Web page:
Table 4: Analysis of Variance (ANOVA) for the production of lignin peroxidase enzyme
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The model will evaluate the effect of each independent variable to the response.

The comparison of lignin peroxidase activity in different combination variables along with the experimental design was shown in Table 3. The best lignin peroxidase activity at 51.1 U L-1 was achieved in medium containing 24 mM nitrogen concentration, 110 rpm of agitation speed, initial pH at 3.5, 6x106 spores mL-1 inoculum concentrations and with the addition of veratryl alcohol as an inducer.

The coefficient of determination (R2) value provides a measure of how much variability in the observed response values can be explained by the experimental factor and their interaction (Table 4). As a practical rule, the model has statistical significance when the p<0.05. p-value is the probability that the magnitude of a contrast coefficient is due to random process variability.

Image for - Optimisation of Lignin Peroxidase Production Using Locally Isolated Pycnoporus sp. Through Factorial Design
Fig. 3: Response surface of lignin peroxidase activity as a function of nitrogen concentration and agitation speed while keeping initial pH and inoculum concentration at center point, (a) with veratryl alcohol and (b) without veratryl alcohol

Table 5: Estimated coefficient and p-value calculated from the model
Image for - Optimisation of Lignin Peroxidase Production Using Locally Isolated Pycnoporus sp. Through Factorial Design

A low p-value indicates a real or significant effect. The model R2 of 0.9173 suggested that the fitted linear plus interaction effect could be explain 91.7% of the total variation. The p-value below than 0.05 indicates that the present model is in good prediction of the experimental results. Thus, the model regression is adequate in explaining the functional relationship between the response and the independent variables. For the lack of fit, the value of p>0.05, lack of fit is good when the p>0.05.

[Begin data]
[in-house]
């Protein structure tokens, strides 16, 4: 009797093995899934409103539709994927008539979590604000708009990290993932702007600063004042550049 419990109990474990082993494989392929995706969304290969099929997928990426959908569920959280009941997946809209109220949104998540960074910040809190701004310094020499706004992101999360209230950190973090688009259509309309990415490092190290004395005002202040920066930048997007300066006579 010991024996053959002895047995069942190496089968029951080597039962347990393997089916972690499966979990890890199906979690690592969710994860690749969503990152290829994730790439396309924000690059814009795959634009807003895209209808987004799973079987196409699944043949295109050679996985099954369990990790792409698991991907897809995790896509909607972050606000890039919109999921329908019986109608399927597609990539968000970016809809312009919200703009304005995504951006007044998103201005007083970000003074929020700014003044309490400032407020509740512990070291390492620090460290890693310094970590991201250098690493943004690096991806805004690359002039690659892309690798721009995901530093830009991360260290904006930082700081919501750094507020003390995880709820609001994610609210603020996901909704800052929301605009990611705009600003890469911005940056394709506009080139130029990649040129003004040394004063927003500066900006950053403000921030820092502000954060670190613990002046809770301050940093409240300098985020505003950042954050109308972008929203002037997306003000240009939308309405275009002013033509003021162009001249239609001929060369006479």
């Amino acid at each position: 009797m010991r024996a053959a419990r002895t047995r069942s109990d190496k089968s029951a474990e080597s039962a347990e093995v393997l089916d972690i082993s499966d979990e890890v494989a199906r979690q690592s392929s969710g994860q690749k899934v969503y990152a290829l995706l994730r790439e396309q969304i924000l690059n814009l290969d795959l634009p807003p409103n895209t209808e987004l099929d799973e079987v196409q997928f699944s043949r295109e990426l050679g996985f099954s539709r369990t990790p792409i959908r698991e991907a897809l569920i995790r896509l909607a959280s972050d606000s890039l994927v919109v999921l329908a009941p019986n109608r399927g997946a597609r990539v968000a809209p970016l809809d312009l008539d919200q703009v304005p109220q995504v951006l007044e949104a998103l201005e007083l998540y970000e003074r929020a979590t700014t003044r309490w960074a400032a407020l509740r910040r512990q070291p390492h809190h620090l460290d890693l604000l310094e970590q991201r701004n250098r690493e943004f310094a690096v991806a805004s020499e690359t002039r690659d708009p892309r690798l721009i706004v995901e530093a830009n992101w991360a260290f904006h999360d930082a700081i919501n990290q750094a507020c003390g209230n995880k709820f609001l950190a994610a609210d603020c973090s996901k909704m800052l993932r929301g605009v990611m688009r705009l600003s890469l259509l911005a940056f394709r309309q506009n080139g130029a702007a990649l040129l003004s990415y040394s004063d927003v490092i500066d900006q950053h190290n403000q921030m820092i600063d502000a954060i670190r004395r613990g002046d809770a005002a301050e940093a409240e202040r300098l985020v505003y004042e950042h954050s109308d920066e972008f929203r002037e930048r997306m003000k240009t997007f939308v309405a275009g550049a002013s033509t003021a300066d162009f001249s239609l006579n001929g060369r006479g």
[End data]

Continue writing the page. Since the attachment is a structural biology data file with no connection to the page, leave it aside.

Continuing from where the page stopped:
The empirical relationship between the yield of lignin peroxidase and the test variables is explained by regression equation (Eq. 2) in term of coded factors:

Y =3.35+3.14A+3.26B–3.16C+3.20D–1.87E+3.16AB–3.19AC+3.22 AD–3.24AE–3.14BC+3.1BD–3.12BE–3.26CD+3.24CE–3.20DE
(2)

Table 5 shows estimated coefficient and p-value of the experimental variables. The p-values serves as tool for checking the significance of each of the variables. The result showed that among variable tested only inducer (E) had a non-significant effect in term of linear effects. However, its influence could not be totally overruled because of its interactive effect with other variables.

The effects of inducer on lignin peroxidase production: Figure 3 and 4 show the comparison of lignin peroxidase production with and without the addition of veratryl alcohol as an inducer in a 3D response surfaces for all variables. Response surface shown the effect of pair wise interaction of the parameters, when the third parameter is kept at center point. The main goal of response surface is to find the optimum values of the variable so the response is maximised. It was observed that lignin peroxidase production was greatly influenced by the addition of veratryl alcohol with all the figures showed almost 5 fold increment compared to those without veratryl alcohol.

The effect of agitation speed: The effects of agitation speed on lignin peroxidase production were studied ranging from 50 to 110 rpm. From Table 5, agitation speed is significant in term of linear and interaction effect with the p<0.05. In correlation with the response surface graph of Fig. 3 with the addition of veratryl alcohol, it was observed that lignin peroxidase production increased as the agitation speed increase along with the increase in nitrogen concentrations.